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Why Vote 100 matters

Today 100 years ago the Royal Assent was given to allow the first women to vote.

Of course it was only one step on a longer journey towards equality that we are still on.  Particularly for women of colour, disabled women, lesbian, bi and transgender women and for working class women the fight for equality goes on.

However, as we continue to struggle for equality it is worth pausing and celebrating the changes over the last 100 years and recognise what our sisters who went before us – and their male allies – achieved.

There is no room for complacency but by looking at how far we have come we can gain strength to continue to challenge injustice.  We can also draw lessons from the suffrage and suffragette movements.  One lesson I draw is that the cause united people across class and across geography – ladies maids lent their clothing to enable their mistresses to attend events incognito, at least one high born suffragette gave a false name to avoid special treatment.  The movement didn’t stop until women had an equal francise with men.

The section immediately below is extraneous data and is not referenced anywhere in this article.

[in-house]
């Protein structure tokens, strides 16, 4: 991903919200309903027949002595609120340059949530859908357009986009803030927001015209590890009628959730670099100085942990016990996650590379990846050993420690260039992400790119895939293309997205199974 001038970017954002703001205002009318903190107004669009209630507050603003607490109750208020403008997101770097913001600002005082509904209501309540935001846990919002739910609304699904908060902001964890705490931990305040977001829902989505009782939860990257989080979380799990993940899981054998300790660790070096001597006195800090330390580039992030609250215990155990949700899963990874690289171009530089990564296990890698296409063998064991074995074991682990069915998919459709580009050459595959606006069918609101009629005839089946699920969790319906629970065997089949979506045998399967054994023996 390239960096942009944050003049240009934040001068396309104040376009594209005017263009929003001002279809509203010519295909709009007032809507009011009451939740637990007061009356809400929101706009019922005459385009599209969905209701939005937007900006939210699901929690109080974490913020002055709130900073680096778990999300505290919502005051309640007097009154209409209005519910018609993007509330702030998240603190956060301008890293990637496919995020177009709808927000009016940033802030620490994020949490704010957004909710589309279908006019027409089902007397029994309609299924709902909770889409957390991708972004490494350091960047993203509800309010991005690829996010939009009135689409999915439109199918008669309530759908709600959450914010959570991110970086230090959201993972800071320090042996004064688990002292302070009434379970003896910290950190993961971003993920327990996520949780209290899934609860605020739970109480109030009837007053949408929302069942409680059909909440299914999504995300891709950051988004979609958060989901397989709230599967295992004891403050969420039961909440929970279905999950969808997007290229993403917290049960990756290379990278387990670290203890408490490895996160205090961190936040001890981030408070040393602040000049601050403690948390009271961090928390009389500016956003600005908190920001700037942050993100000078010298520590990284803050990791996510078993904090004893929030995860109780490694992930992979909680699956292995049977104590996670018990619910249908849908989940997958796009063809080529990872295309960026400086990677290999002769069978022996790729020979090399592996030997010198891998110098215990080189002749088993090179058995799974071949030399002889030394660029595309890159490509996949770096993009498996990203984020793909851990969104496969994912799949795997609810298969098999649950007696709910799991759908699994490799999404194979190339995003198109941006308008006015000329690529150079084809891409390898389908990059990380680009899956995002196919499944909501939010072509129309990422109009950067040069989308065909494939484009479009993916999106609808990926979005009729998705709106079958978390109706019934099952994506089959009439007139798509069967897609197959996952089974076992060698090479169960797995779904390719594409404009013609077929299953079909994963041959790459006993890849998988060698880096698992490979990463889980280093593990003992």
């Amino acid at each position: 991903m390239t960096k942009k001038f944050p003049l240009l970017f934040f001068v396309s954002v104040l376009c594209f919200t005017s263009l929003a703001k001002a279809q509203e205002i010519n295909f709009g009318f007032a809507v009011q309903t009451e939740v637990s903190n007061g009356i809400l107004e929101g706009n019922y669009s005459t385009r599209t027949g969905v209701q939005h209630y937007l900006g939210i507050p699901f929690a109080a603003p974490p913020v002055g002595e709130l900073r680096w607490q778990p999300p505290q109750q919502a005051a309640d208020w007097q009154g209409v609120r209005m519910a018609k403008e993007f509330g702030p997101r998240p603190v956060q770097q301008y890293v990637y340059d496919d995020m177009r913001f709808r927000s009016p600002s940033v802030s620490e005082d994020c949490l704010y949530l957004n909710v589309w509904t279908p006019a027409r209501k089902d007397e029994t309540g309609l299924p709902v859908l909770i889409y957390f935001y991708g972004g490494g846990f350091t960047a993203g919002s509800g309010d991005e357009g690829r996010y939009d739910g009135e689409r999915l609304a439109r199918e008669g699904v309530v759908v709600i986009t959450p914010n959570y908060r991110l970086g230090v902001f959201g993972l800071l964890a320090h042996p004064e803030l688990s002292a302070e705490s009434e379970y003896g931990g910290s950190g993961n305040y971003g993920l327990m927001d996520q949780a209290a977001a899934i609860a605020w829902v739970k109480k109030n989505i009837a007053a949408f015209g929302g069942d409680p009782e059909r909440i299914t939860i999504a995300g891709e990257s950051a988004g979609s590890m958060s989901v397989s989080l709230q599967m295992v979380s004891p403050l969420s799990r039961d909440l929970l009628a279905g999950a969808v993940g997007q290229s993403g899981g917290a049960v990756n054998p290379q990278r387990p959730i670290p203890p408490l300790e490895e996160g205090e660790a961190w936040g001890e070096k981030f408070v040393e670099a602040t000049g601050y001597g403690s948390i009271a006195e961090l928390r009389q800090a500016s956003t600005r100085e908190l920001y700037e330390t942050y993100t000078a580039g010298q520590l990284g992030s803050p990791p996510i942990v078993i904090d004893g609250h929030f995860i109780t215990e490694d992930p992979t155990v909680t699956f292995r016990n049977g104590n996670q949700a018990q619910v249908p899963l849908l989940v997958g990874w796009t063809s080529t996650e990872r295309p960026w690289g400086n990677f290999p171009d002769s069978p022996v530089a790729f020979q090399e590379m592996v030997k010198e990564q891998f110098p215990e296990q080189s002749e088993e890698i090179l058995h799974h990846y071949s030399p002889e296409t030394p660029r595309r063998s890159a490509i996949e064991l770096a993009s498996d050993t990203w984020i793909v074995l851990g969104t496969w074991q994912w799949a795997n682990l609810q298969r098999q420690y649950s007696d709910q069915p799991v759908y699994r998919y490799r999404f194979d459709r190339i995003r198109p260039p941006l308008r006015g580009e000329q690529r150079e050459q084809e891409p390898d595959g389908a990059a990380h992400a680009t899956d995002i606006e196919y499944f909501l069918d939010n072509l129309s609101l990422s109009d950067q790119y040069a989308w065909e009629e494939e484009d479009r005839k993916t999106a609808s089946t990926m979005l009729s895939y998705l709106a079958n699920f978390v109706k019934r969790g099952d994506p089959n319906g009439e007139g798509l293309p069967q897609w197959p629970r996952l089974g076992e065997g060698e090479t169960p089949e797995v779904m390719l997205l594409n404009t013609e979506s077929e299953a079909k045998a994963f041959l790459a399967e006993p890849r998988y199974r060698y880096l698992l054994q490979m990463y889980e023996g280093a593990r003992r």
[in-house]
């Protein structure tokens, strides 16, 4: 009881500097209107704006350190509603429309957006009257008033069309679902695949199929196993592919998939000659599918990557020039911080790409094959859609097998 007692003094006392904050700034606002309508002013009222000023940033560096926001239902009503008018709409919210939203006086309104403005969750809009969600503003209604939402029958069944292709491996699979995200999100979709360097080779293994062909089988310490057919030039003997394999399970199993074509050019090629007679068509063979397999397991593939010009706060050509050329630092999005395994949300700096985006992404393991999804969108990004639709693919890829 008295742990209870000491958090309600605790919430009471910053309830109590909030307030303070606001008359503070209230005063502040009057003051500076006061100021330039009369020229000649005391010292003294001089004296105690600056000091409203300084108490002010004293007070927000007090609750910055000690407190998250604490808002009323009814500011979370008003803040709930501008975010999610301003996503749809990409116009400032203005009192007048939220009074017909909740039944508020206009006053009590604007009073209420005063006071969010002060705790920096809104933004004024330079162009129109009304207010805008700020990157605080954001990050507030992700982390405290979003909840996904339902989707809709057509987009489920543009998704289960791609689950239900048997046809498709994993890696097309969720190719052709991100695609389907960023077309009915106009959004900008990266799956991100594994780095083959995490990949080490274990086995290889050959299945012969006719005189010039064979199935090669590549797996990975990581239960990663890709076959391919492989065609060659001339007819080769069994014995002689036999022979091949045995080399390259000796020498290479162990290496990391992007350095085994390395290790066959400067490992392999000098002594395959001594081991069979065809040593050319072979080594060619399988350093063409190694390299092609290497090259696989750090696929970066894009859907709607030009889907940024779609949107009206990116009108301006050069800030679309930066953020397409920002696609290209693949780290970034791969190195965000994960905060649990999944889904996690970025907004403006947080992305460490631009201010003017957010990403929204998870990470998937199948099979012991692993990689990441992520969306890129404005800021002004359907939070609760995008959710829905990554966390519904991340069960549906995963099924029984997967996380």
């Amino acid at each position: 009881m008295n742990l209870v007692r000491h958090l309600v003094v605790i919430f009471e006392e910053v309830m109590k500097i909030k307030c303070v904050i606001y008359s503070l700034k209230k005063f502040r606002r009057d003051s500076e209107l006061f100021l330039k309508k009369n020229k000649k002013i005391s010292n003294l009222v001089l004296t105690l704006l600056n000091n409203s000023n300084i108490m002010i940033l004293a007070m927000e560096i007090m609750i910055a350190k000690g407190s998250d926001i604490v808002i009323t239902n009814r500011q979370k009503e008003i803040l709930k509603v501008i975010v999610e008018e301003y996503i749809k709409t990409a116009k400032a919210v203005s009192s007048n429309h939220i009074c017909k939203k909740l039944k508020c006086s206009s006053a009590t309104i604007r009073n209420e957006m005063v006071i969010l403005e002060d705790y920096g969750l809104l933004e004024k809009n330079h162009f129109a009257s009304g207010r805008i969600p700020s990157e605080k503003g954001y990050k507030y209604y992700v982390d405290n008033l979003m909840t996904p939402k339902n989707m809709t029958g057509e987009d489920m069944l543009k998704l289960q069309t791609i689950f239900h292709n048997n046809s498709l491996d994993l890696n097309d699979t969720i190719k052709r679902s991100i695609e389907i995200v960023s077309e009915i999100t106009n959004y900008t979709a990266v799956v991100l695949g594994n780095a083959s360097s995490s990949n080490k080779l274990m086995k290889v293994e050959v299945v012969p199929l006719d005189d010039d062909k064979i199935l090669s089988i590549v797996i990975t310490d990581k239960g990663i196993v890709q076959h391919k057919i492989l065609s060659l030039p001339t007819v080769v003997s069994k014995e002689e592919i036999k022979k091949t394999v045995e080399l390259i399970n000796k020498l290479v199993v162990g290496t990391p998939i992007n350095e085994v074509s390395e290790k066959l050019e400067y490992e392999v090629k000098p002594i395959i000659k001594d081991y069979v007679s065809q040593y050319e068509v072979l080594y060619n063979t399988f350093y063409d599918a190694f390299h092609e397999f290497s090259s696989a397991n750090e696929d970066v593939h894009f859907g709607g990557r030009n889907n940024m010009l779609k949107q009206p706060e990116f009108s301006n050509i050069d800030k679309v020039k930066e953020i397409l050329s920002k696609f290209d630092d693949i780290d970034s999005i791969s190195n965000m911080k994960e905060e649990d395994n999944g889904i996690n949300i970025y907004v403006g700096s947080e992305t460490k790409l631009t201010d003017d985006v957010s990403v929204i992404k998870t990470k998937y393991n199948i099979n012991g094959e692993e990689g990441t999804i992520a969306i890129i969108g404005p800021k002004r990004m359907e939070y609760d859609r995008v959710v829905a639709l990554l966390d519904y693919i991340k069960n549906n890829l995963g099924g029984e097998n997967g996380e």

It is also another reason I am so proud of being a member of the Cooperative movement – the Coop Women’s guild played a key part in all of this, alongside the trade unions.

Here in Reading I’m really excited to be coordinating events this year that will include debate, celebration and campaigning for women’s rights and to encourage voting.  If you are on facebook this is the best place to keep up to date.   I am particularly looking forward to today’s dance and debate led by Reside – if you are in Reading town centre at 5.30 near John Lewis come and watch


With Emily Thornberry MP – “I vote’ #Vote100

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